The Columnist
  John Cleese
  Tony Bennett
  Melvyn Bragg
  Dick Hyman
  Graham Spiers
  Forbes and Newman
  George Gray
  Fr Dilke
  Harold Evans
  Marion Lloyd
  Edward Weston
  George Brock
  Barry Quinlan
  Diane Petre
  Gill Coleridge3
  Germain Greer
  Steve Voce
  Hilary Bradt
Mme Golaszewski
  Roger Laughton
  Gillian Hush






May 21, 1988

Dear Mme Golaszewski,

I hope you don’t be offended if I say that reading an analysis of the way I write is very confusing for me – I hardly recognise myself, because I see my writing in a totally different way from you. You analyse it from the outside; I build it from the inside. I don’t use structural analysis much at all – any piece which I plan well in advance usually turns out worse than pieces which evolve as I write. Very often I start with a vague idea, an opening line and one joke, not knowing where I am going and that is the sort I enjoy the best. It is often the one that turns out the best too. But when I work it out in advance, it goes cold on the page; well-built but uninteresting, like a dish which has been reheated too often.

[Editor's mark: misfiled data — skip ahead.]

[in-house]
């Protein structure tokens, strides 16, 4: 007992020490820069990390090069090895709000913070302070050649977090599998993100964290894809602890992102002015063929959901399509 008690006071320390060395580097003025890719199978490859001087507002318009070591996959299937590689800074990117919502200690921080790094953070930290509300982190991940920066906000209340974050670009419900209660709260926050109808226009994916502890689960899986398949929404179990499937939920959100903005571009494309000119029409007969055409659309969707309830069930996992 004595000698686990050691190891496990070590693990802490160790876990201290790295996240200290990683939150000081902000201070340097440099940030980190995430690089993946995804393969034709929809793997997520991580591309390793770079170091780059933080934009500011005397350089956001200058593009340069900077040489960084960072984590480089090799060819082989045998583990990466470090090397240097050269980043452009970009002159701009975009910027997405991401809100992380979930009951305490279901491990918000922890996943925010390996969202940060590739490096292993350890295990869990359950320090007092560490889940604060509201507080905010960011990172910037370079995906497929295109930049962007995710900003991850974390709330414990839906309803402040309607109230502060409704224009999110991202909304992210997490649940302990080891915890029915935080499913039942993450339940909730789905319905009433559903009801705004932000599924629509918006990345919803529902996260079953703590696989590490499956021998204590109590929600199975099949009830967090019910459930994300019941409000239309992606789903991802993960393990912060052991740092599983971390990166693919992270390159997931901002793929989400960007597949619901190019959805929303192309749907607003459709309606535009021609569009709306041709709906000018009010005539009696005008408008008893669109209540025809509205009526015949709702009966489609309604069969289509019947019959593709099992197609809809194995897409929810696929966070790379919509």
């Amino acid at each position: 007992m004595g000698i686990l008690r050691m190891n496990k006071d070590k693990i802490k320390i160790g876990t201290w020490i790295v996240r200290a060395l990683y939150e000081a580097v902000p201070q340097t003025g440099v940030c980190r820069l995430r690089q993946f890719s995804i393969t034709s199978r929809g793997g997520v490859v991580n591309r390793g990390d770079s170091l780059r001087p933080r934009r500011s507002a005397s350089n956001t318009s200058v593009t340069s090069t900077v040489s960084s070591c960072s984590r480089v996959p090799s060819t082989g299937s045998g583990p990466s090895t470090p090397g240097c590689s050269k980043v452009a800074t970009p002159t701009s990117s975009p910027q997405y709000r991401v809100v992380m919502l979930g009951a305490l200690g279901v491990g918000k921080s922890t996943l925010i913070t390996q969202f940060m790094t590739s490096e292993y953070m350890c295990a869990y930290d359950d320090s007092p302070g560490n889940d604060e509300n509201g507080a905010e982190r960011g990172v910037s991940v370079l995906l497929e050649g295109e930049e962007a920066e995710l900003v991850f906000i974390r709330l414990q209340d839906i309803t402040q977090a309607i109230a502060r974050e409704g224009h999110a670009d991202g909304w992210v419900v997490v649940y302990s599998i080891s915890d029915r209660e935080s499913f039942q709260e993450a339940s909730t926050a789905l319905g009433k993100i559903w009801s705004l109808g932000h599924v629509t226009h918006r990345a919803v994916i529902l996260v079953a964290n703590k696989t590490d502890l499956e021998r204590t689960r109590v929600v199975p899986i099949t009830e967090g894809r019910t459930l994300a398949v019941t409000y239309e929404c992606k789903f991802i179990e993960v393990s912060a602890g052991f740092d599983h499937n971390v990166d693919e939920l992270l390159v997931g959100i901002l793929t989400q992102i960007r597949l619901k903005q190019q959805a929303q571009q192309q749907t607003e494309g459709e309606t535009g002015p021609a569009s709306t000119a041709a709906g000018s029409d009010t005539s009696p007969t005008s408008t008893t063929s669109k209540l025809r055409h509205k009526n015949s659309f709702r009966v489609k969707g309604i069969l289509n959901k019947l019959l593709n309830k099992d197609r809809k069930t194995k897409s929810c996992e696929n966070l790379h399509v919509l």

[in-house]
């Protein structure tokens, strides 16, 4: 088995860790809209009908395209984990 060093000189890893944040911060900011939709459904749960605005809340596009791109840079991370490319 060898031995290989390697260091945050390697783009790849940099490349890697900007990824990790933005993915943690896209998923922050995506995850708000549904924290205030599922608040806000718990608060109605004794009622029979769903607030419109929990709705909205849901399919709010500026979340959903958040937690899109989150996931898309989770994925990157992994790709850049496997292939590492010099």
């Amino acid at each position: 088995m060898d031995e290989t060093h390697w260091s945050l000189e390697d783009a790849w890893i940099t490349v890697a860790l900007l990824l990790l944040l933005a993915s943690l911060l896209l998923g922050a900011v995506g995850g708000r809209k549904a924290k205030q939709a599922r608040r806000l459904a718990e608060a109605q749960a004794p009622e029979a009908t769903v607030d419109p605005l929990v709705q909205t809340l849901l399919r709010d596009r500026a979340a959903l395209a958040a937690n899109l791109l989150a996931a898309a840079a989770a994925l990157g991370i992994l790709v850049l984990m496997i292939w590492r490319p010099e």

It might be true to say that my main aim is to surprise the reader. But actually I think it is to surprise myself. My favourite music is jazz, and in a sense every piece is like a jazz solo on a barely stated theme.

In other words, I am the last person you should ask for advice on my writing. Especially when I cannot remember having written a piece – I could only just recall the two you sent me.

yours sincerely

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